On Saturday 1 September 1962, the Irish Railway Record Society (IRRS) organised the first passenger train ever to operate to Ardnacrusha. Inclement weather on the day made photography difficult, but not impossible, for the tour participants, who captured some beautiful shots of the event.
The special train was hauled by steam locomotive No. 183 of 1880 vintage and consisted of two modern CIÉ 1950s-era passenger carriages, one Victorian six-wheeled carriage and a luggage-van – quite an ‘eclectic’ mix.
The train left Limerick at 12:23 and travelled the little-used 1¾ mile branch line from the junction near Longpavement to Ardnacrusha, where the party were privileged to enjoy a tour of the station. As there was no platform at the station, a dog box carried in the luggage-van was used as a portable ‘platform’.
The track to Ardnacrusha
Paralleling the River Shannon, the 1¾ mile branch line from Longpavement, Limerick, to Ardnacrusha power station was constructed under the direction of the Ministry of Industry and Commerce during 1928-1929. Responsibility for the line was transferred to ESB on 28 June 1930. The branch rails were stamped with the name and date of their German manufacture, ‘Osnabruck 1888-1891’ and ‘Bochum 1890’.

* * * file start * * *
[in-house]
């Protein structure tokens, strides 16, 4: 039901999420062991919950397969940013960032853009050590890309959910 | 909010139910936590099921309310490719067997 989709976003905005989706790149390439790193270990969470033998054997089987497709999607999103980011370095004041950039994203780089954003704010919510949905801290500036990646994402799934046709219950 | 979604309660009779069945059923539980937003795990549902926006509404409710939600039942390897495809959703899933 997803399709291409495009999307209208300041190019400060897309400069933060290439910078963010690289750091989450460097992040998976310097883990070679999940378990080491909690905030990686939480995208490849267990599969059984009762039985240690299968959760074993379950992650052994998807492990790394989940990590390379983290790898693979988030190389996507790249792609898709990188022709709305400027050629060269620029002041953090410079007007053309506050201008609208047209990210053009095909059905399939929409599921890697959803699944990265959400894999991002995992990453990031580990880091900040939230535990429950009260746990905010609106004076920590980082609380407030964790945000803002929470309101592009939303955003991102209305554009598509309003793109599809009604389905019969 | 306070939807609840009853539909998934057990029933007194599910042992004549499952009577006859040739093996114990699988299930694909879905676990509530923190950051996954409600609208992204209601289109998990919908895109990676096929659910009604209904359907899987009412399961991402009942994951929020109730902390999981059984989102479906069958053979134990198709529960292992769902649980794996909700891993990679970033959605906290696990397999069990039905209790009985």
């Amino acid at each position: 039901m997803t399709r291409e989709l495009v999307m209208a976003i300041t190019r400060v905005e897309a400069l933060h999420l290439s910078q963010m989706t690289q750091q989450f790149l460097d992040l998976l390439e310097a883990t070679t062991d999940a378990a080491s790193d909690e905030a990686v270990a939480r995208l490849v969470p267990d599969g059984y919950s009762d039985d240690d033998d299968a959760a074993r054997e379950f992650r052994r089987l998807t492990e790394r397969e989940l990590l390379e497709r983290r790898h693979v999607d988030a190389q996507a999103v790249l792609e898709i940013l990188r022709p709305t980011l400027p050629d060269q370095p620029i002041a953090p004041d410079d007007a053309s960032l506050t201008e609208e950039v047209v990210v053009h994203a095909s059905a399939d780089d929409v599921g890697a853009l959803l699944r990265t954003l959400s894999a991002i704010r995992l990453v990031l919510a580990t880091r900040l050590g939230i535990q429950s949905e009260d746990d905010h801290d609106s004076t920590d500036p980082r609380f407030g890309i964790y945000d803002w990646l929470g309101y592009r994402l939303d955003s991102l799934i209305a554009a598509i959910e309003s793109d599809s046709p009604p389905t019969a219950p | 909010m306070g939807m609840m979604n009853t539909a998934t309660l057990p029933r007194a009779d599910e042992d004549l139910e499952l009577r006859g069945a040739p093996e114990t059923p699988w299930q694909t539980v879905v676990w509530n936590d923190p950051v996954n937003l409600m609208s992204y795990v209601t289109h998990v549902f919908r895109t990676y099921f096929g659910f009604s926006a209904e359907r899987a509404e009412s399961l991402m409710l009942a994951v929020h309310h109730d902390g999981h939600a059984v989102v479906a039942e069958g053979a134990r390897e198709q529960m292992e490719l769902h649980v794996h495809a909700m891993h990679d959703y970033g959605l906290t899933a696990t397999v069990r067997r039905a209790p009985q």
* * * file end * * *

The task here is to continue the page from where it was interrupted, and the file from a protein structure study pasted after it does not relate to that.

The line was primarily used by trains to deliver and renew ESB machinery for the power station, an operation which occurred approximately once a year until 1960. From then on the line was used very infrequently. The final train to use the line did so in 1968 while filming Disney movie ‘Guns in the Heather’. After years of disuse, the overgrown tracks were finally removed in the mid-1990s.
IRRS visit to Portarlington power station, 1964
Two years after its Ardnacrusha outing, the IRRS ran another special train, this time to ESB’s power station at Portarlington. This footage shows these CIÉ J15 Class locomotives 186+130 hauling one of the only passenger trains to visit the station, the IRRS ‘Grand Steam Tour of Ireland’, on 9 June 1964.
With sincere thanks to Ciarán Cooney, volunteer archivist at the Irish Railway Record Society, for sharing this wonderful story and accompanying images and video footage with us. All images and video courtesy and © Irish Railway Record Society. For more on the IRRS, check out irrs.ie.